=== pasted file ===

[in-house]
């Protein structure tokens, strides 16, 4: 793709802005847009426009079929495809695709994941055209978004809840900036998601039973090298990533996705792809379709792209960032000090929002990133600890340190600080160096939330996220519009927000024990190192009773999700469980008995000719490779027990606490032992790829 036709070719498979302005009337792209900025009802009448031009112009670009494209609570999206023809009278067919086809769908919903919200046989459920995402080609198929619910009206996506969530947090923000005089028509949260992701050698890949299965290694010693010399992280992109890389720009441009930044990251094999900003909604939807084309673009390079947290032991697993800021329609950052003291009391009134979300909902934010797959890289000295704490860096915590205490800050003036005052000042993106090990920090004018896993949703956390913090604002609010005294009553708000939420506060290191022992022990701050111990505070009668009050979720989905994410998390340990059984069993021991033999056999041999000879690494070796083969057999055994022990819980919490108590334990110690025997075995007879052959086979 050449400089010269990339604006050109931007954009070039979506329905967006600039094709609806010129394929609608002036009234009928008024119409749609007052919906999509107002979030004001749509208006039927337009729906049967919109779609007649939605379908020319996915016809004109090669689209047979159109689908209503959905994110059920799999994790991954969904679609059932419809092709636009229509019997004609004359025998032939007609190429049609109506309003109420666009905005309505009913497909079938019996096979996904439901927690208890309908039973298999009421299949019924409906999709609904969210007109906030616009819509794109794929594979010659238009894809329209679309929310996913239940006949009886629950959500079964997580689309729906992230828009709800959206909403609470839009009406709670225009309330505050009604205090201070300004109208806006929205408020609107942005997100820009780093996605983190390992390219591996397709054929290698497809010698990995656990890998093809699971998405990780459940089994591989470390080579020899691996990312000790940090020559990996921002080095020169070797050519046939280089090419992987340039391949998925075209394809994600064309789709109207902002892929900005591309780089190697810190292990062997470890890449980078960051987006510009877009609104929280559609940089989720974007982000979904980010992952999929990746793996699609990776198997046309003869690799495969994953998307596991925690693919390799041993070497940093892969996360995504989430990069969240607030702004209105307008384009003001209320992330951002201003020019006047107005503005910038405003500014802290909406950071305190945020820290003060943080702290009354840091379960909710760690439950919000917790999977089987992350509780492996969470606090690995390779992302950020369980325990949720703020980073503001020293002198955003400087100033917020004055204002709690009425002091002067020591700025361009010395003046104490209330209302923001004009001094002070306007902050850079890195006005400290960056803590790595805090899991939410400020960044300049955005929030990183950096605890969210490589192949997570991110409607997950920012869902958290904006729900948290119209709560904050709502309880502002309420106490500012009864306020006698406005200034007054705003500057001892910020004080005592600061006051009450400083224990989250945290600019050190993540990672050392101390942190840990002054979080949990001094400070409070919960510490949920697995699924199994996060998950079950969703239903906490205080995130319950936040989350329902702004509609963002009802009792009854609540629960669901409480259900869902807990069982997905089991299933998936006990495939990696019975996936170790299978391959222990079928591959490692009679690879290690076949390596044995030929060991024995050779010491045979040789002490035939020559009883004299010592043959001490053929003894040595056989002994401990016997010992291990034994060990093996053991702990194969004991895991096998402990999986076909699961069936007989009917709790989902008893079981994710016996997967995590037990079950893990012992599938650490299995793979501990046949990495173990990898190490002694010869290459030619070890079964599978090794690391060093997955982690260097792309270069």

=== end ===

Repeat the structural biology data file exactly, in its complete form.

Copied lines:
[in-house]
């Protein structure tokens, strides 16, 4: 793709802005847009426009079929495809695709994941055209978004809840900036998601039973090298990533996705792809379709792209960032000090929002990133600890340190600080160096939330996220519009927000024990190192009773999700469980008995000719490779027990606490032992790829 036709070719498979302005009337792209900025009802009448031009112009670009494209609570999206023809009278067919086809769908919903919200046989459920995402080609198929619910009206996506969530947090923000005089028509949260992701050698890949299965290694010693010399992280992109890389720009441009930044990251094999900003909604939807084309673009390079947290032991697993800021329609950052003291009391009134979300909902934010797959890289000295704490860096915590205490800050003036005052000042993106090990920090004018896993949703956390913090604002609010005294009553708000939420506060290191022992022990701050111990505070009668009050979720989905994410998390340990059984069993021991033999056999041999000879690494070796083969057999055994022990819980919490108590334990110690025997075995007879052959086979 050449400089010269990339604006050109931007954009070039979506329905967006600039094709609806010129394929609608002036009234009928008024119409749609007052919906999509107002979030004001749509208006039927337009729906049967919109779609007649939605379908020319996915016809004109090669689209047979159109689908209503959905994110059920799999994790991954969904679609059932419809092709636009229509019997004609004359025998032939007609190429049609109506309003109420666009905005309505009913497909079938019996096979996904439901927690208890309908039973298999009421299949019924409906999709609904969210007109906030616009819509794109794929594979010659238009894809329209679309929310996913239940006949009886629950959500079964997580689309729906992230828009709800959206909403609470839009009406709670225009309330505050009604205090201070300004109208806006929205408020609107942005997100820009780093996605983190390992390219591996397709054929290698497809010698990995656990890998093809699971998405990780459940089994591989470390080579020899691996990312000790940090020559990996921002080095020169070797050519046939280089090419992987340039391949998925075209394809994600064309789709109207902002892929900005591309780089190697810190292990062997470890890449980078960051987006510009877009609104929280559609940089989720974007982000979904980010992952999929990746793996699609990776198997046309003869690799495969994953998307596991925690693919390799041993070497940093892969996360995504989430990069969240607030702004209105307008384009003001209320992330951002201003020019006047107005503005910038405003500014802290909406950071305190945020820290003060943080702290009354840091379960909710760690439950919000917790999977089987992350509780492996969470606090690995390779992302950020369980325990949720703020980073503001020293002198955003400087100033917020004055204002709690009425002091002067020591700025361009010395003046104490209330209302923001004009001094002070306007902050850079890195006005400290960056803590790595805090899991939410400020960044300049955005929030990183950096605890969210490589192949997570991110409607997950920012869902958290904006729900948290119209709560904050709502309880502002309420106490500012009864306020006698406005200034007054705003500057001892910020004080005592600061006051009450400083224990989250945290600019050190993540990672050392101390942190840990002054979080949990001094400070409070919960510490949920697995699924199994996060998950079950969703239903906490205080995130319950936040989350329902702004509609963002009802009792009854609540629960669901409480259900869902807990069982997905089991299933998936006990495939990696019975996936170790299978391959222990079928591959490692009679690879290690076949390596044995030929060991024995050779010491045979040789002490035939020559009883004299010592043959001490053929003894040595056989002994401990016997010992291990034994060990093996053991702990194969004991895991096998402990999986076909699961069936007989009917709790989902008893079981994710016996997967995590037990079950893990012992599938650490299995793979501990046949990495173990990898190490002694010869290459030619070890079964599978090794690391060093997955982690260097792309270069």